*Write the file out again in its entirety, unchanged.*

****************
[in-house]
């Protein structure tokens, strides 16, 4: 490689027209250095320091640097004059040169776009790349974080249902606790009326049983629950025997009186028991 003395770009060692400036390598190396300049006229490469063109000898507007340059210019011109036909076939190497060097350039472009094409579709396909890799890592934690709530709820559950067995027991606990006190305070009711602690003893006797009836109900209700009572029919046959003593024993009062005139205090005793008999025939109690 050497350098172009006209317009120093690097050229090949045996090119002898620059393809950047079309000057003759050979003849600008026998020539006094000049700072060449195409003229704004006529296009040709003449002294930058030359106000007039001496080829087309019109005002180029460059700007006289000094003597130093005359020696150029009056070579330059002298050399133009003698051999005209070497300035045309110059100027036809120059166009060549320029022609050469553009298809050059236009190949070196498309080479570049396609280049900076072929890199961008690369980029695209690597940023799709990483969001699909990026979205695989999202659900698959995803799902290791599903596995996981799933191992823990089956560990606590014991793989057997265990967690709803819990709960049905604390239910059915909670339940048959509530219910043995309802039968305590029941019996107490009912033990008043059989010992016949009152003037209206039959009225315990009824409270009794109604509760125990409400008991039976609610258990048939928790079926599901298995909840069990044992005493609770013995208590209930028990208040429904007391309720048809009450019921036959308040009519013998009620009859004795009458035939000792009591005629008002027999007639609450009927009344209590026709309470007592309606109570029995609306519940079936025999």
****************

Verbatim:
[in-house]
């Protein structure tokens, strides 16, 4: 490689027209250095320091640097004059040169776009790349974080249902606790009326049983629950025997009186028991 003395770009060692400036390598190396300049006229490469063109000898507007340059210019011109036909076939190497060097350039472009094409579709396909890799890592934690709530709820559950067995027991606990006190305070009711602690003893006797009836109900209700009572029919046959003593024993009062005139205090005793008999025939109690 050497350098172009006209317009120093690097050229090949045996090119002898620059393809950047079309000057003759050979003849600008026998020539006094000049700072060449195409003229704004006529296009040709003449002294930058030359106000007039001496080829087309019109005002180029460059700007006289000094003597130093005359020696150029009056070579330059002298050399133009003698051999005209070497300035045309110059100027036809120059166009060549320029022609050469553009298809050059236009190949070196498309080479570049396609280049900076072929890199961008690369980029695209690597940023799709990483969001699909990026979205695989999202659900698959995803799902290791599903596995996981799933191992823990089956560990606590014991793989057997265990967690709803819990709960049905604390239910059915909670339940048959509530219910043995309802039968305590029941019996107490009912033990008043059989010992016949009152003037209206039959009225315990009824409270009794109604509760125990409400008991039976609610258990048939928790079926599901298995909840069990044992005493609770013995208590209930028990208040429904007391309720048809009450019921036959308040009519013998009620009859004795009458035939000792009591005629008002027999007639609450009927009344209590026709309470007592309606109570029995609306519940079936025999």